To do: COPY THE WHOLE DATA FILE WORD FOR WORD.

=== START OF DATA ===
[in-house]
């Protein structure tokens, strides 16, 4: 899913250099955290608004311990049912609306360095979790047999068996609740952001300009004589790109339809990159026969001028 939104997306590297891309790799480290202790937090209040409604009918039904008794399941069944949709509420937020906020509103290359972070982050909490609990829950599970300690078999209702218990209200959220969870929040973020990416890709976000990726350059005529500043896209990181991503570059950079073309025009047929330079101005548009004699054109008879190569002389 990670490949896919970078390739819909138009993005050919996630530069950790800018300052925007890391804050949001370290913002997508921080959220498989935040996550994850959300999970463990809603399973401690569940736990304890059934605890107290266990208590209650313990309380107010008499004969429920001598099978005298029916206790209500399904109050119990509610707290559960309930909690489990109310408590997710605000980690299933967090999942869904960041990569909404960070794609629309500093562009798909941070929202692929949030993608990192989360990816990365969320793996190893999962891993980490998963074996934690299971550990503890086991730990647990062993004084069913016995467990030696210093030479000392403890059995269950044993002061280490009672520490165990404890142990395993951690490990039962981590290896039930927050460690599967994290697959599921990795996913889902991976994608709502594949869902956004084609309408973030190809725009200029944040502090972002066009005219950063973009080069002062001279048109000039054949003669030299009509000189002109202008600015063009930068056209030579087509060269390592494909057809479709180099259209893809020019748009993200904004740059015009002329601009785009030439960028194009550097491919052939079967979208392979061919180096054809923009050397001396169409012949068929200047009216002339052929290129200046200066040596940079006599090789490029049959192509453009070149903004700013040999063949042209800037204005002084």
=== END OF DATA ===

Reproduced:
[in-house]
């Protein structure tokens, strides 16, 4: 899913250099955290608004311990049912609306360095979790047999068996609740952001300009004589790109339809990159026969001028 939104997306590297891309790799480290202790937090209040409604009918039904008794399941069944949709509420937020906020509103290359972070982050909490609990829950599970300690078999209702218990209200959220969870929040973020990416890709976000990726350059005529500043896209990181991503570059950079073309025009047929330079101005548009004699054109008879190569002389 990670490949896919970078390739819909138009993005050919996630530069950790800018300052925007890391804050949001370290913002997508921080959220498989935040996550994850959300999970463990809603399973401690569940736990304890059934605890107290266990208590209650313990309380107010008499004969429920001598099978005298029916206790209500399904109050119990509610707290559960309930909690489990109310408590997710605000980690299933967090999942869904960041990569909404960070794609629309500093562009798909941070929202692929949030993608990192989360990816990365969320793996190893999962891993980490998963074996934690299971550990503890086991730990647990062993004084069913016995467990030696210093030479000392403890059995269950044993002061280490009672520490165990404890142990395993951690490990039962981590290896039930927050460690599967994290697959599921990795996913889902991976994608709502594949869902956004084609309408973030190809725009200029944040502090972002066009005219950063973009080069002062001279048109000039054949003669030299009509000189002109202008600015063009930068056209030579087509060269390592494909057809479709180099259209893809020019748009993200904004740059015009002329601009785009030439960028194009550097491919052939079967979208392979061919180096054809923009050397001396169409012949068929200047009216002339052929290129200046200066040596940079006599090789490029049959192509453009070149903004700013040999063949042209800037204005002084």